“Starling decided not to place any ads with the Meta platform until they decided to put better controls in place because those platforms are taking revenue, taking fees from criminals. And unless we actually resolve that problem, we’re going to have substantial fraud taking place in the financial system. Therefore, we’re urging all social media companies to ensure that fraudsters do not pretend to be financial services companies on their platforms.”
The Financial Conduct Authority (FCA) has actively demonstrated its concern over the use of social media to advance scams and other financial crime. In 2020, 1204 warnings were issued by the FCA about possible scams, up 100% year-on-year, according to a report from Bloomberg.
The future economy built by creators
While some may have thought them an unexpected guest at Money20/20, OnlyFans certainly left nothing to the imagination as they stood their ground and championed their platform as part of the very foundation for the future economy: an economy built by creators via sites like OnlyFans, Etsy, TikTok and Instagram.
According to Vox, someone with 10,000 to 50,000 followers can earn anywhere between £30,000 and £80,000 per year. Influencers with millions of followers, on the other hand, can earn tens of thousands of pounds per post. Top influencers can make hundreds of thousands of pounds to millions per year.
OnlyFans alone is allowing creators from all genres to earn over £6 billion in revenue by sharing the content they create with their fans.
This morning’s headline session saw their Chief Strategy and Operations Officer and Chief Financial Officer take to the stage to change the audience’s perception of the ‘side hustle’ and encourage financial institutions to recognise that content creators are, and will be, a critical part of the future global economy.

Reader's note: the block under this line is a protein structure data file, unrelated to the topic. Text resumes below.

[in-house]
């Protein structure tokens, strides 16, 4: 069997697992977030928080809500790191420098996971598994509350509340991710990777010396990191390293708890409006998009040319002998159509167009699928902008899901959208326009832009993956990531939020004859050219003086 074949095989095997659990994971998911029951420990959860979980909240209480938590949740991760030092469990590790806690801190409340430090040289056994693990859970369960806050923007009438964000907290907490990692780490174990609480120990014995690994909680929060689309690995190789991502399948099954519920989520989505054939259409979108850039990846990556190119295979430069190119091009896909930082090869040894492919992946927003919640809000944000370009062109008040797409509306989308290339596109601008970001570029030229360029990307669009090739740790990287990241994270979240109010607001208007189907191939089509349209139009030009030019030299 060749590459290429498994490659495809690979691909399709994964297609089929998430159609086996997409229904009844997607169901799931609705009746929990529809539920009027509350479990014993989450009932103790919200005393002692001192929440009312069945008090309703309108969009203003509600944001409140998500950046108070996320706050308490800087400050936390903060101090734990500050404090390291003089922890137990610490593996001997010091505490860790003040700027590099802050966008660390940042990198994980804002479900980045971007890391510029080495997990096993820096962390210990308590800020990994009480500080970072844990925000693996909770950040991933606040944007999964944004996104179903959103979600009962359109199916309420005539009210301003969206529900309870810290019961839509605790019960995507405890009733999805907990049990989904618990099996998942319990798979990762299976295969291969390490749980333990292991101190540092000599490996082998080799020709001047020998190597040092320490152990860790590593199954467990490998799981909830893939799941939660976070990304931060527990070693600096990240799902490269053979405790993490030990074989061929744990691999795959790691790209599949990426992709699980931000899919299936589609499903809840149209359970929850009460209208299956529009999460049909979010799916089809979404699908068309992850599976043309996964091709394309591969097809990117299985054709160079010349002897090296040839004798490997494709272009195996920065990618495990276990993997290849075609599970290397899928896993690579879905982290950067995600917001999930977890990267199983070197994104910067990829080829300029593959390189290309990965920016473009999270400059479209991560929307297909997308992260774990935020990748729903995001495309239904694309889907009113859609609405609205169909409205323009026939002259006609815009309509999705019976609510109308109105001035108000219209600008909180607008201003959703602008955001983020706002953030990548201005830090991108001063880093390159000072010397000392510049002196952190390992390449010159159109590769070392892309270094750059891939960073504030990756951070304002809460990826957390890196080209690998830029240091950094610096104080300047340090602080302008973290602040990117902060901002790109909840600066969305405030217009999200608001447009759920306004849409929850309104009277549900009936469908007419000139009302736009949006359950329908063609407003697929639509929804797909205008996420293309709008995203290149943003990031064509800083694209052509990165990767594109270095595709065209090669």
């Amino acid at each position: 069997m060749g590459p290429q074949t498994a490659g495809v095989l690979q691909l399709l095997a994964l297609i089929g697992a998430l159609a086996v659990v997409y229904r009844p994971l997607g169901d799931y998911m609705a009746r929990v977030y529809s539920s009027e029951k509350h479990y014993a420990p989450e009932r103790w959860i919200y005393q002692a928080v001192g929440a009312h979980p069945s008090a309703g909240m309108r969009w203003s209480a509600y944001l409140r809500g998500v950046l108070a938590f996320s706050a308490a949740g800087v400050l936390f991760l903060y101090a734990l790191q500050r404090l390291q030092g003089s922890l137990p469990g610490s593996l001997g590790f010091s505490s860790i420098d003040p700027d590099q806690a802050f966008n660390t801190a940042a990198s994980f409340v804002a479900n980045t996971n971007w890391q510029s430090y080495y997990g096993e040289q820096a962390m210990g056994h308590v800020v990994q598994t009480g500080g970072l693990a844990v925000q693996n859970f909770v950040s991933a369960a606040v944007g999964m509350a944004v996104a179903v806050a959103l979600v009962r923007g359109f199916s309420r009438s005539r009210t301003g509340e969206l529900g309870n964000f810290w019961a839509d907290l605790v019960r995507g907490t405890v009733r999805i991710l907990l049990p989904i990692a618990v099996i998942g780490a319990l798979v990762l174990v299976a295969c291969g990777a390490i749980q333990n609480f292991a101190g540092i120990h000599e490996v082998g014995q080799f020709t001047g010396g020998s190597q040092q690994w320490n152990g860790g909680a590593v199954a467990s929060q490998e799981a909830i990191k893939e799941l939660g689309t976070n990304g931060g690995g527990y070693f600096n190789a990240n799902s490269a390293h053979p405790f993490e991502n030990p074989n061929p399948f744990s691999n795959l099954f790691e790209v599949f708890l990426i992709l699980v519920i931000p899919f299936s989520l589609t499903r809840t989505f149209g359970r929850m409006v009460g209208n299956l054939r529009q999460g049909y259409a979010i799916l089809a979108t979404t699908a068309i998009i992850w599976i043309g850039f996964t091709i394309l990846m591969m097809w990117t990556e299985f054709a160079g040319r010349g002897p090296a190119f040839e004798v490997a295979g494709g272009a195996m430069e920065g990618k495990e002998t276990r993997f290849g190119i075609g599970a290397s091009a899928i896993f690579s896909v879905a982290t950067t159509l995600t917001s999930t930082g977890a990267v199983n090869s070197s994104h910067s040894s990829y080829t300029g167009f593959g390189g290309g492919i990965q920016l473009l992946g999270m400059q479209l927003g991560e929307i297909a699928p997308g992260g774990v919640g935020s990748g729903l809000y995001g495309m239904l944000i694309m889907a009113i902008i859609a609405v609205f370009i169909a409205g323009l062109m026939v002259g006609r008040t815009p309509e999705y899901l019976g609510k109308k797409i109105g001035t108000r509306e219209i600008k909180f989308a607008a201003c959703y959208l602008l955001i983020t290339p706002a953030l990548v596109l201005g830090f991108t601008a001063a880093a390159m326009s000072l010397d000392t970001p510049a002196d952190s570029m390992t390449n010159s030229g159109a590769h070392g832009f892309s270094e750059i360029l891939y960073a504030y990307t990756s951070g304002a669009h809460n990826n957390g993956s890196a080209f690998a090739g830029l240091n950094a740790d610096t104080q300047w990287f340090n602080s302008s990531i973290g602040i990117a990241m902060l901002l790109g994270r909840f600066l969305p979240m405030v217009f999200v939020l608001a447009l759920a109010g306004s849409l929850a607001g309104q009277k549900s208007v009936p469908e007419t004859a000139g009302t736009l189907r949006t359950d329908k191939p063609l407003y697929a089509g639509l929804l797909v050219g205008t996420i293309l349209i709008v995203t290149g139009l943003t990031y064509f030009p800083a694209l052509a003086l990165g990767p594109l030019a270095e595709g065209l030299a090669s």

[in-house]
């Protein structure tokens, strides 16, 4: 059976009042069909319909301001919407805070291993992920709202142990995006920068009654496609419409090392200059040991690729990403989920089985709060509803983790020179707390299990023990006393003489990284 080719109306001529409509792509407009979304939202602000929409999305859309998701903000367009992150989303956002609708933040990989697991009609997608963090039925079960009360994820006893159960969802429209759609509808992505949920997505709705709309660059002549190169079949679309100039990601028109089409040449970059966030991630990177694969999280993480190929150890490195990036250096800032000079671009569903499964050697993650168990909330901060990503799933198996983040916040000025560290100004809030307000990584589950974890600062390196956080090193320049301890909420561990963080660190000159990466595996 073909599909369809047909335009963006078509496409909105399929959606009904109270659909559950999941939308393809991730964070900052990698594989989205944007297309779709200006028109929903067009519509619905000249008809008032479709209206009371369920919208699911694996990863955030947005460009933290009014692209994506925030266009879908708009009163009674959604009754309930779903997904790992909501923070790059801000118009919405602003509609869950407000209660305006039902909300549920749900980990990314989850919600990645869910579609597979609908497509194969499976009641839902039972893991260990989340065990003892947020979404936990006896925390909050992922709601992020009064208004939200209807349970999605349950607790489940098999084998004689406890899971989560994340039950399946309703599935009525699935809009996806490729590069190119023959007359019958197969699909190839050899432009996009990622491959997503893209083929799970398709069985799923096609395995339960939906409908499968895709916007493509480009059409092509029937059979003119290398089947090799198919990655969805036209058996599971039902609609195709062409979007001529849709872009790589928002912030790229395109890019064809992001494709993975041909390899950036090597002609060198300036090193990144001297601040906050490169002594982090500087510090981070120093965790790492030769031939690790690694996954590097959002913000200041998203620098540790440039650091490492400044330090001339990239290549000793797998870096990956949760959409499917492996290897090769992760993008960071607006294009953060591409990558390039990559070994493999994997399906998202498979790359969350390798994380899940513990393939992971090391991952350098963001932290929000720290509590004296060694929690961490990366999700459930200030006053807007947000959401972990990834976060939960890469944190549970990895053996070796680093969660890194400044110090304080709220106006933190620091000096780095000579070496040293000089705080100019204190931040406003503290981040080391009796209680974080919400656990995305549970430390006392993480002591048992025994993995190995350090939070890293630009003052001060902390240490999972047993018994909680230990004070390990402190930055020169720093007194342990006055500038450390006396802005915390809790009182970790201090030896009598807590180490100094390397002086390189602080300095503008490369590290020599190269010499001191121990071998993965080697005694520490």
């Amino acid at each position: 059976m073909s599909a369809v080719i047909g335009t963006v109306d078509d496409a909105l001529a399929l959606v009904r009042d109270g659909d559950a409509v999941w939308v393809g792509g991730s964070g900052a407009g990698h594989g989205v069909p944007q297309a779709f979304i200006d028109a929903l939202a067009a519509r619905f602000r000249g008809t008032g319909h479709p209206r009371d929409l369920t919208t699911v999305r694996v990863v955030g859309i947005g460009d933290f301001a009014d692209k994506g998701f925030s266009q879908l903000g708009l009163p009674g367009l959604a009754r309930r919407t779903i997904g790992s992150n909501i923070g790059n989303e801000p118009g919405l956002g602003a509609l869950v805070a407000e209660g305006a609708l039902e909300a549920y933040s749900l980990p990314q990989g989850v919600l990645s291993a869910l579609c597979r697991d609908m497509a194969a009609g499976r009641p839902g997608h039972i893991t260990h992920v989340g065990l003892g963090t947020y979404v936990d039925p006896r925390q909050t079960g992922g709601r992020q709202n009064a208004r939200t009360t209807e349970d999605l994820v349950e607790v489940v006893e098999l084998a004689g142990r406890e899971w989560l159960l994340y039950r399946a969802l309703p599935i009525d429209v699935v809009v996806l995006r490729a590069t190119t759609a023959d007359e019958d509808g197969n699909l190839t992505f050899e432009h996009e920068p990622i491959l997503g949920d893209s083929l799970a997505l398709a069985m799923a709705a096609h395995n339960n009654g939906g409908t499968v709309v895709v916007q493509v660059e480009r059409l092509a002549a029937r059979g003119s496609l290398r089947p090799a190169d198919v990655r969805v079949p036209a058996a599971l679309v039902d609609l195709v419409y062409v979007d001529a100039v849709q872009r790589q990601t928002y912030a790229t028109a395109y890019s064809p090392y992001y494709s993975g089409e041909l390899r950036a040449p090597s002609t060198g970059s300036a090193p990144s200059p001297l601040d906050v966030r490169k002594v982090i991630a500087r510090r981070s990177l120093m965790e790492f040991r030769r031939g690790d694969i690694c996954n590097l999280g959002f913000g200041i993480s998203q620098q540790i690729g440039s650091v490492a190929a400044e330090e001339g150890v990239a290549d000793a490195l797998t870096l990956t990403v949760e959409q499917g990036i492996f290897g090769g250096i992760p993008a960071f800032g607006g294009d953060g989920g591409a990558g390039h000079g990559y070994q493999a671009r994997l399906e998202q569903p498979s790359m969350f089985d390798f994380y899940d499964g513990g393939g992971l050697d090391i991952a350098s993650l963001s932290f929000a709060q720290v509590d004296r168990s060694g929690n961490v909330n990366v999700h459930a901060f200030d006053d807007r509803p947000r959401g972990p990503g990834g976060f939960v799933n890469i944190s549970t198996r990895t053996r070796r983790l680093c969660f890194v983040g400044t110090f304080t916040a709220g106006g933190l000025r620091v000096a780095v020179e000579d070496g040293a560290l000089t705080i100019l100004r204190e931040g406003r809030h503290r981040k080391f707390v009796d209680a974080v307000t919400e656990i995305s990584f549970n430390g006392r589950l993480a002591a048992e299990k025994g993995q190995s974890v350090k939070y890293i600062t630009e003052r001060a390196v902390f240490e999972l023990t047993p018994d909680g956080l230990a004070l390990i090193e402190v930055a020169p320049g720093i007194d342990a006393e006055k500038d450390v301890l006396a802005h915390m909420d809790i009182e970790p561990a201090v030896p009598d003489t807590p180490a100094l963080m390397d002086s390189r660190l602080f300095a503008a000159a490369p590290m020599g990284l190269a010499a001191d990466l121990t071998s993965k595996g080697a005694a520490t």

While the debate over the kind of content shared on OnlyFans continues, the proliferation of illegal content involving underage performers, trafficking or censored material continues online as a whole. Such activities rarely exist in isolation, and often are linked to other criminal activities including money laundering and financial crime. As such, financial institutions found to be dealing in illegally-earned funds risk enabling money laundering to occur and could face their own visit from the authorities.
The company’s CFO, Lee Taylor explained their viewpoint on the perceptions of content creators, like those on OnlyFans, from across the financial sector: “We’re desperate for the financial community to recognise that it’s not a side hustle, it’s not an extra bit of earnings. People are making a living through legal content on the site, so who are we to draw a line as to what is acceptable and what’s not? […] we want financial institutions to look past the perception and to come and look at what we do and how we do it.”
On stage at Money20/20, Taylor also explained more about the robust KYC measures in place which must be satisfied in order to generate funds as a creator of OnlyFans. “I’ve had many meetings recently where we start off in a room with an MLRO who is extremely knowledgeable and almost has a glint in their eye of: ‘I’m going ask all these horrible questions!’. 45 minutes later, they’re in shock and awe – I think we were told we could package up our KYC procedure and sell it to the banking markets.”
Meet the NorthRow Team
If you’re at Money20/20 this week, please stop by and visit the NorthRow team on stand E66 in Hall 7! Or, if you (like me!) are keeping up-to-date with all the latest Money20/20 news from a distance, follow along to our live updates over on LinkedIn or pop back to our blog at the end of each day for a roundup of the most fascinating topics from the event.